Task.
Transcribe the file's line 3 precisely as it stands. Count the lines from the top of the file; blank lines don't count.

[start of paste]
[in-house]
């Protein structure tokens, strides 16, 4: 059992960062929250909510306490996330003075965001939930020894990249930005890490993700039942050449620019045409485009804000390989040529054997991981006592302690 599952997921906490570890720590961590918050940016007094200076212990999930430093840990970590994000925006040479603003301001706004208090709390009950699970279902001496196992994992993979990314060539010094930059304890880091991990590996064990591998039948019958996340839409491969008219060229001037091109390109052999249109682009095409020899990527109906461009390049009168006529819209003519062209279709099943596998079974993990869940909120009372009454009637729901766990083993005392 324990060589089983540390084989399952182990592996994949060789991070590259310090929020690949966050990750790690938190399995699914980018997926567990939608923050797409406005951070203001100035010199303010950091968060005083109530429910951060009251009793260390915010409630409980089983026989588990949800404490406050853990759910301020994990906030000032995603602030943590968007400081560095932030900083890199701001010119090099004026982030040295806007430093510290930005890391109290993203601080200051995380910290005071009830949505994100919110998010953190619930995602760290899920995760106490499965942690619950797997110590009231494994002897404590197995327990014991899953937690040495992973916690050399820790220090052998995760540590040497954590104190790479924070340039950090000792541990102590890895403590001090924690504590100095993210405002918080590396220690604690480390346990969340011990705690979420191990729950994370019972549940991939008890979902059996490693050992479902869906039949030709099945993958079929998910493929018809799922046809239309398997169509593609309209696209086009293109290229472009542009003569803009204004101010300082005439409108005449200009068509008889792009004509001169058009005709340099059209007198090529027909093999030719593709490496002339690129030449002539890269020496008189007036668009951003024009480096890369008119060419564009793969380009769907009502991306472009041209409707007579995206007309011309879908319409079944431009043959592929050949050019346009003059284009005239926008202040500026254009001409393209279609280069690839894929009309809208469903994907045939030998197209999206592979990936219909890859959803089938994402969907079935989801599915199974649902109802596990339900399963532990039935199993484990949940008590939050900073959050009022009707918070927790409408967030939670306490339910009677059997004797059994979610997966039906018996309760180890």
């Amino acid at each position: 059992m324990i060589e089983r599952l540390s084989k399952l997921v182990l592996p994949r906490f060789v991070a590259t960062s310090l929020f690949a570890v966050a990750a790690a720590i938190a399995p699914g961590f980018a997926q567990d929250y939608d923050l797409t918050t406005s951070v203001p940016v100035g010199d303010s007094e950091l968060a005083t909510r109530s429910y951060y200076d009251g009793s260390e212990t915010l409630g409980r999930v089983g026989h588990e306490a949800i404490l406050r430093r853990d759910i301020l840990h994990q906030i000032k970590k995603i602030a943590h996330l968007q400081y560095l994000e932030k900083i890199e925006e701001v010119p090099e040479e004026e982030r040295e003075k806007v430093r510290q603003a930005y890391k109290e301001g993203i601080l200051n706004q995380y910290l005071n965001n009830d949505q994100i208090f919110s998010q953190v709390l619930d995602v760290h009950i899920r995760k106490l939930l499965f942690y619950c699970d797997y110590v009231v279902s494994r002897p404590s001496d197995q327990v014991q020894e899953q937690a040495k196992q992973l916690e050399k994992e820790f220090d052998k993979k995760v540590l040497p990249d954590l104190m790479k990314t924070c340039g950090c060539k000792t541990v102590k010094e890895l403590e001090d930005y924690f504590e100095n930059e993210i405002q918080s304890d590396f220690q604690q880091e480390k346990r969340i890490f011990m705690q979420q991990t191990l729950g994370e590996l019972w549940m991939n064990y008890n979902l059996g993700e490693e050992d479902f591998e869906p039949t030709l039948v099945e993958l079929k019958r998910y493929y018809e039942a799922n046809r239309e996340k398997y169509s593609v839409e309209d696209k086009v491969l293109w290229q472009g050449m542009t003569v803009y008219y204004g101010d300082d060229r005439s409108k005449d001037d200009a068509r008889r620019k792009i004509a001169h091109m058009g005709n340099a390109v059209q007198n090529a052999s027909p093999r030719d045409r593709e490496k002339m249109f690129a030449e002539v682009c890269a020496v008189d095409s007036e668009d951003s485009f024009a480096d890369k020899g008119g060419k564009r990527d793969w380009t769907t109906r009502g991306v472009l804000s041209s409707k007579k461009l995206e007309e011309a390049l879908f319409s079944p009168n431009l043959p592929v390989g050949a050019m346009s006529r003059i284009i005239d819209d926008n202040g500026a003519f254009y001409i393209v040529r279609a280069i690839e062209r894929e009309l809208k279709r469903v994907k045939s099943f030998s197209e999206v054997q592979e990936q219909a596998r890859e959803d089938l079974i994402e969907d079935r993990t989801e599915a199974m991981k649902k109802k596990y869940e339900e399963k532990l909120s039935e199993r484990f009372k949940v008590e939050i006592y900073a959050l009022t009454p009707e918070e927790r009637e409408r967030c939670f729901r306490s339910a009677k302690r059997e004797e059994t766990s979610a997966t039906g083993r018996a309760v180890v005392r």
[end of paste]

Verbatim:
């Amino acid at each position: 059992m324990i060589e089983r599952l540390s084989k399952l997921v182990l592996p994949r906490f060789v991070a590259t960062s310090l929020f690949a570890v966050a990750a790690a720590i938190a399995p699914g961590f980018a997926q567990d929250y939608d923050l797409t918050t406005s951070v203001p940016v100035g010199d303010s007094e950091l968060a005083t909510r109530s429910y951060y200076d009251g009793s260390e212990t915010l409630g409980r999930v089983g026989h588990e306490a949800i404490l406050r430093r853990d759910i301020l840990h994990q906030i000032k970590k995603i602030a943590h996330l968007q400081y560095l994000e932030k900083i890199e925006e701001v010119p090099e040479e004026e982030r040295e003075k806007v430093r510290q603003a930005y890391k109290e301001g993203i601080l200051n706004q995380y910290l005071n965001n009830d949505q994100i208090f919110s998010q953190v709390l619930d995602v760290h009950i899920r995760k106490l939930l499965f942690y619950c699970d797997y110590v009231v279902s494994r002897p404590s001496d197995q327990v014991q020894e899953q937690a040495k196992q992973l916690e050399k994992e820790f220090d052998k993979k995760v540590l040497p990249d954590l104190m790479k990314t924070c340039g950090c060539k000792t541990v102590k010094e890895l403590e001090d930005y924690f504590e100095n930059e993210i405002q918080s304890d590396f220690q604690q880091e480390k346990r969340i890490f011990m705690q979420q991990t191990l729950g994370e590996l019972w549940m991939n064990y008890n979902l059996g993700e490693e050992d479902f591998e869906p039949t030709l039948v099945e993958l079929k019958r998910y493929y018809e039942a799922n046809r239309e996340k398997y169509s593609v839409e309209d696209k086009v491969l293109w290229q472009g050449m542009t003569v803009y008219y204004g101010d300082d060229r005439s409108k005449d001037d200009a068509r008889r620019k792009i004509a001169h091109m058009g005709n340099a390109v059209q007198n090529a052999s027909p093999r030719d045409r593709e490496k002339m249109f690129a030449e002539v682009c890269a020496v008189d095409s007036e668009d951003s485009f024009a480096d890369k020899g008119g060419k564009r990527d793969w380009t769907t109906r009502g991306v472009l804000s041209s409707k007579k461009l995206e007309e011309a390049l879908f319409s079944p009168n431009l043959p592929v390989g050949a050019m346009s006529r003059i284009i005239d819209d926008n202040g500026a003519f254009y001409i393209v040529r279609a280069i690839e062209r894929e009309l809208k279709r469903v994907k045939s099943f030998s197209e999206v054997q592979e990936q219909a596998r890859e959803d089938l079974i994402e969907d079935r993990t989801e599915a199974m991981k649902k109802k596990y869940e339900e399963k532990l909120s039935e199993r484990f009372k949940v008590e939050i006592y900073a959050l009022t009454p009707e918070e927790r009637e409408r967030c939670f729901r306490s339910a009677k302690r059997e004797e059994t766990s979610a997966t039906g083993r018996a309760v180890v005392r």